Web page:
WITS mining students are divided about their employment prospects in a mining sector beset with economic problems.

The mining sector has been plagued by labour unrests, declining commodity prices, high electricity costs and shrinking profits. Mining companies are also cutting jobs in a bid to reduce costs.

The gold price has fallen by about 20% so far this year. According to the South African Institute of Race Relations (SAIRR) the mining industry lost over R10-billion in production during the strikes in 2012-2013 financial year.

However, the economic instability in the mining sector has not rattled some Witsies.

“Every company has to go through something, it goes up and down. I’m used to it. The industry is quite big in South Africa; there are a lot of resources out there that have not been explored yet,” said Andy Vuthuza 3rd year geology student.

“The country does need engineers and we will have jobs,” Therance Ralebalala 3rdyear mining engineering.

Chief economist at Efficient Group, Dawie Roodt agrees: “Despite the problems in the mining sector the rest of the country has a huge shortage of skills…The rest of the economy has enough capacity to absorb just about all graduates over time”.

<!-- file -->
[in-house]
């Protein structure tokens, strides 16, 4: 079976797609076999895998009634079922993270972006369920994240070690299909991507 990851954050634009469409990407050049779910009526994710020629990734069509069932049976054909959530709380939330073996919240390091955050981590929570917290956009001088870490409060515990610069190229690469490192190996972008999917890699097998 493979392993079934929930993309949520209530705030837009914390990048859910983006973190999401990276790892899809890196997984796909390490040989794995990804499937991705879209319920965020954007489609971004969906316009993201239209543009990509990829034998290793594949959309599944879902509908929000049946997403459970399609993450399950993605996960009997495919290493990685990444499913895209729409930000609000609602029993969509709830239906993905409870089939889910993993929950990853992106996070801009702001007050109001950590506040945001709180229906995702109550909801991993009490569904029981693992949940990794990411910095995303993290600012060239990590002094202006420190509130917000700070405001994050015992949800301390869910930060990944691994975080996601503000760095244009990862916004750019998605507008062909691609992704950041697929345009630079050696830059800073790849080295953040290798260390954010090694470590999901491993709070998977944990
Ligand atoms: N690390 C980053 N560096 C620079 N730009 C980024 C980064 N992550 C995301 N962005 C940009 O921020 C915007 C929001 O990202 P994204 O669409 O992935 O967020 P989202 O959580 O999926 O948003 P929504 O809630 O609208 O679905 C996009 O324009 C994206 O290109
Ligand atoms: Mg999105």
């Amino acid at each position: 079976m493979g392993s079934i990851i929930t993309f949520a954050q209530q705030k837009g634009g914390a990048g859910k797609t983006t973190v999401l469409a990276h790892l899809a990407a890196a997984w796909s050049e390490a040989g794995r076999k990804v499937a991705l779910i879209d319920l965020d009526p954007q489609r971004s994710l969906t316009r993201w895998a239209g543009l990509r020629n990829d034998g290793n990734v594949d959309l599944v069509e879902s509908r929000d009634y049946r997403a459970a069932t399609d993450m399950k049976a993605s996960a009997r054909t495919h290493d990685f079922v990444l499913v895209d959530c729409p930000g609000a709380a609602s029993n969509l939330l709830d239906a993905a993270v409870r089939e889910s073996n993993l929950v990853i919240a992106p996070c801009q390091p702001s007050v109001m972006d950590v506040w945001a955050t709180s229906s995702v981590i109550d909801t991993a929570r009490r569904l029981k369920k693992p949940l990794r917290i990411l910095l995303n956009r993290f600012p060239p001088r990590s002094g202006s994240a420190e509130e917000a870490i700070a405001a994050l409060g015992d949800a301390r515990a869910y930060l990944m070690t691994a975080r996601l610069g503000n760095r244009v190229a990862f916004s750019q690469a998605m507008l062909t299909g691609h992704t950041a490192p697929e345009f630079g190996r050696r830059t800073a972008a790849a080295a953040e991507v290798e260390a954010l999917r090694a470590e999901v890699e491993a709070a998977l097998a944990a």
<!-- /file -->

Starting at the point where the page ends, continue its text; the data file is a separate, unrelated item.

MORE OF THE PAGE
Roodt said that the mining industry would not return to its previous highs as other sectors in the economy have grown bigger than the mining sector.

“Chances are that mining will recover from its current low when we see an acceleration in [the] global economy again. But I am afraid labour issues as well as policy issues will remain a challenge,” Roodt told Wits Vuvuzela.

Mining consultant at Cadiz Corporate Solutions Peter Major said mining is now ‘so risky’ as investment in South Africa and mining companies are “reducing production in order to try and stay profitable”.

Thabang Bhili 2nd year mining engineering said after Lonmin’s Marikana massacre companies are reluctant to offer bursaries and employment.

Bhili also said mining students who are recipients of mining company bursaries are guaranteed jobs after graduation compared to students who personally foot the bill for their studies.

Major said there are always jobs for mining graduates in the country, even though mining companies are not creating jobs due to current economic pressures.

by Emelia Motsai and Ray Mahlaka